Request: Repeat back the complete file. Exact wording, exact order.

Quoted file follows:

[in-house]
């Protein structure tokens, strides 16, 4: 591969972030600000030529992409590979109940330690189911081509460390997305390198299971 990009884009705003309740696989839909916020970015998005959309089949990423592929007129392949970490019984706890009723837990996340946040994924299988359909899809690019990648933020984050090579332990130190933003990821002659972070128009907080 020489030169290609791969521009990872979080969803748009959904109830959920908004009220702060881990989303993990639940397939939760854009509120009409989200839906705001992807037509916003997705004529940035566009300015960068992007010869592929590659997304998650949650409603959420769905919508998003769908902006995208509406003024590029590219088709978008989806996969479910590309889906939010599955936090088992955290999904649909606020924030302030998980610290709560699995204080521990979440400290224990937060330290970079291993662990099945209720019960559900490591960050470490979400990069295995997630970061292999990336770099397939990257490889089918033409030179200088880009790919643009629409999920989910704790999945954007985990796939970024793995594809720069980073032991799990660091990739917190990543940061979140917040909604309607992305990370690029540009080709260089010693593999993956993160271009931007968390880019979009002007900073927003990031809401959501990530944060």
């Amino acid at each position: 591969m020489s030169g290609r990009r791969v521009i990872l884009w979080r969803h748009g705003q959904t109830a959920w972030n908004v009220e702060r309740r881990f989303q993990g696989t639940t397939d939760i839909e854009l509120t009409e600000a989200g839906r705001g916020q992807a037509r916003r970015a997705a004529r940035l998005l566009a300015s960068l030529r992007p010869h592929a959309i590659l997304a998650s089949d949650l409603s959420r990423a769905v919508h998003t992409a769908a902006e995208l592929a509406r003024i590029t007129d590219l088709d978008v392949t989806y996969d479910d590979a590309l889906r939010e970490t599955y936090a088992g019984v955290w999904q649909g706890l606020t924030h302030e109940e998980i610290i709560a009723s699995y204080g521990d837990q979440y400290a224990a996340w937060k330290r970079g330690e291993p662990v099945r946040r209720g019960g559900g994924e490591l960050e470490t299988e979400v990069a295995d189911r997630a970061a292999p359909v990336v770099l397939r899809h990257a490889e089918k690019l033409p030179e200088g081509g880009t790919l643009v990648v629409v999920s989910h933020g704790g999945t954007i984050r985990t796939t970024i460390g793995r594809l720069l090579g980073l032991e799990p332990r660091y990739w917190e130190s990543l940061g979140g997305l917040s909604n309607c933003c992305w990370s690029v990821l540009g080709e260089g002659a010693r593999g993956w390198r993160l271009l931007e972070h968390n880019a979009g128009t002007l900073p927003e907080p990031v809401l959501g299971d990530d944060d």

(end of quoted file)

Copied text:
[in-house]
């Protein structure tokens, strides 16, 4: 591969972030600000030529992409590979109940330690189911081509460390997305390198299971 990009884009705003309740696989839909916020970015998005959309089949990423592929007129392949970490019984706890009723837990996340946040994924299988359909899809690019990648933020984050090579332990130190933003990821002659972070128009907080 020489030169290609791969521009990872979080969803748009959904109830959920908004009220702060881990989303993990639940397939939760854009509120009409989200839906705001992807037509916003997705004529940035566009300015960068992007010869592929590659997304998650949650409603959420769905919508998003769908902006995208509406003024590029590219088709978008989806996969479910590309889906939010599955936090088992955290999904649909606020924030302030998980610290709560699995204080521990979440400290224990937060330290970079291993662990099945209720019960559900490591960050470490979400990069295995997630970061292999990336770099397939990257490889089918033409030179200088880009790919643009629409999920989910704790999945954007985990796939970024793995594809720069980073032991799990660091990739917190990543940061979140917040909604309607992305990370690029540009080709260089010693593999993956993160271009931007968390880019979009002007900073927003990031809401959501990530944060």
């Amino acid at each position: 591969m020489s030169g290609r990009r791969v521009i990872l884009w979080r969803h748009g705003q959904t109830a959920w972030n908004v009220e702060r309740r881990f989303q993990g696989t639940t397939d939760i839909e854009l509120t009409e600000a989200g839906r705001g916020q992807a037509r916003r970015a997705a004529r940035l998005l566009a300015s960068l030529r992007p010869h592929a959309i590659l997304a998650s089949d949650l409603s959420r990423a769905v919508h998003t992409a769908a902006e995208l592929a509406r003024i590029t007129d590219l088709d978008v392949t989806y996969d479910d590979a590309l889906r939010e970490t599955y936090a088992g019984v955290w999904q649909g706890l606020t924030h302030e109940e998980i610290i709560a009723s699995y204080g521990d837990q979440y400290a224990a996340w937060k330290r970079g330690e291993p662990v099945r946040r209720g019960g559900g994924e490591l960050e470490t299988e979400v990069a295995d189911r997630a970061a292999p359909v990336v770099l397939r899809h990257a490889e089918k690019l033409p030179e200088g081509g880009t790919l643009v990648v629409v999920s989910h933020g704790g999945t954007i984050r985990t796939t970024i460390g793995r594809l720069l090579g980073l032991e799990p332990r660091y990739w917190e130190s990543l940061g979140g997305l917040s909604n309607c933003c992305w990370s690029v990821l540009g080709e260089g002659a010693r593999g993956w390198r993160l271009l931007e972070h968390n880019a979009g128009t002007l900073p927003e907080p990031v809401l959501g299971d990530d944060d």